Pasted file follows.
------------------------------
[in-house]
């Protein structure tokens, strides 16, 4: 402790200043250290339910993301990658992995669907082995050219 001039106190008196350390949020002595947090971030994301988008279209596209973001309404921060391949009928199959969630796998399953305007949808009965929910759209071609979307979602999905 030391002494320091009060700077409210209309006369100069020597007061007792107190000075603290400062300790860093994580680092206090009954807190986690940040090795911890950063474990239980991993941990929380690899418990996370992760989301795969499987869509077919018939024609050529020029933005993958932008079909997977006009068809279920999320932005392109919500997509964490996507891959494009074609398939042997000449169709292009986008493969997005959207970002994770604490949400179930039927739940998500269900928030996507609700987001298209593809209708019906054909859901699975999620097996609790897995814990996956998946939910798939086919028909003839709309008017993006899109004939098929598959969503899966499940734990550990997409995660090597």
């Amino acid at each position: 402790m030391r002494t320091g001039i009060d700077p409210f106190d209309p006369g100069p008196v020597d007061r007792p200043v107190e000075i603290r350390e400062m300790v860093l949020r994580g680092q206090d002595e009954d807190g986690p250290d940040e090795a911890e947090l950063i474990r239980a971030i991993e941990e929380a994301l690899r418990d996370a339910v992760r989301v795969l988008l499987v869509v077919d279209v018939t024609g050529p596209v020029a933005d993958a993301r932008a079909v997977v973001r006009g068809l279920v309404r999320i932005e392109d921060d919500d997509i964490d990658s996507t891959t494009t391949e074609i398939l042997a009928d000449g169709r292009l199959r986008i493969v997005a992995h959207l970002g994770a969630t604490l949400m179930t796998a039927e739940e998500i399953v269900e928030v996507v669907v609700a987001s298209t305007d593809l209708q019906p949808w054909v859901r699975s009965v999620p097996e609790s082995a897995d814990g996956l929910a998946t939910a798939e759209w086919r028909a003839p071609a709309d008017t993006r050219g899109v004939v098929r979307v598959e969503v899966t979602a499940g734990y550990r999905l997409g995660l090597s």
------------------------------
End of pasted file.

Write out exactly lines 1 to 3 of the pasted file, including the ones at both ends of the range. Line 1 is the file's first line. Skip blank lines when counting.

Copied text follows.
[in-house]
């Protein structure tokens, strides 16, 4: 402790200043250290339910993301990658992995669907082995050219 001039106190008196350390949020002595947090971030994301988008279209596209973001309404921060391949009928199959969630796998399953305007949808009965929910759209071609979307979602999905 030391002494320091009060700077409210209309006369100069020597007061007792107190000075603290400062300790860093994580680092206090009954807190986690940040090795911890950063474990239980991993941990929380690899418990996370992760989301795969499987869509077919018939024609050529020029933005993958932008079909997977006009068809279920999320932005392109919500997509964490996507891959494009074609398939042997000449169709292009986008493969997005959207970002994770604490949400179930039927739940998500269900928030996507609700987001298209593809209708019906054909859901699975999620097996609790897995814990996956998946939910798939086919028909003839709309008017993006899109004939098929598959969503899966499940734990550990997409995660090597």
């Amino acid at each position: 402790m030391r002494t320091g001039i009060d700077p409210f106190d209309p006369g100069p008196v020597d007061r007792p200043v107190e000075i603290r350390e400062m300790v860093l949020r994580g680092q206090d002595e009954d807190g986690p250290d940040e090795a911890e947090l950063i474990r239980a971030i991993e941990e929380a994301l690899r418990d996370a339910v992760r989301v795969l988008l499987v869509v077919d279209v018939t024609g050529p596209v020029a933005d993958a993301r932008a079909v997977v973001r006009g068809l279920v309404r999320i932005e392109d921060d919500d997509i964490d990658s996507t891959t494009t391949e074609i398939l042997a009928d000449g169709r292009l199959r986008i493969v997005a992995h959207l970002g994770a969630t604490l949400m179930t796998a039927e739940e998500i399953v269900e928030v996507v669907v609700a987001s298209t305007d593809l209708q019906p949808w054909v859901r699975s009965v999620p097996e609790s082995a897995d814990g996956l929910a998946t939910a798939e759209w086919r028909a003839p071609a709309d008017t993006r050219g899109v004939v098929r979307v598959e969503v899966t979602a499940g734990y550990r999905l997409g995660l090597s």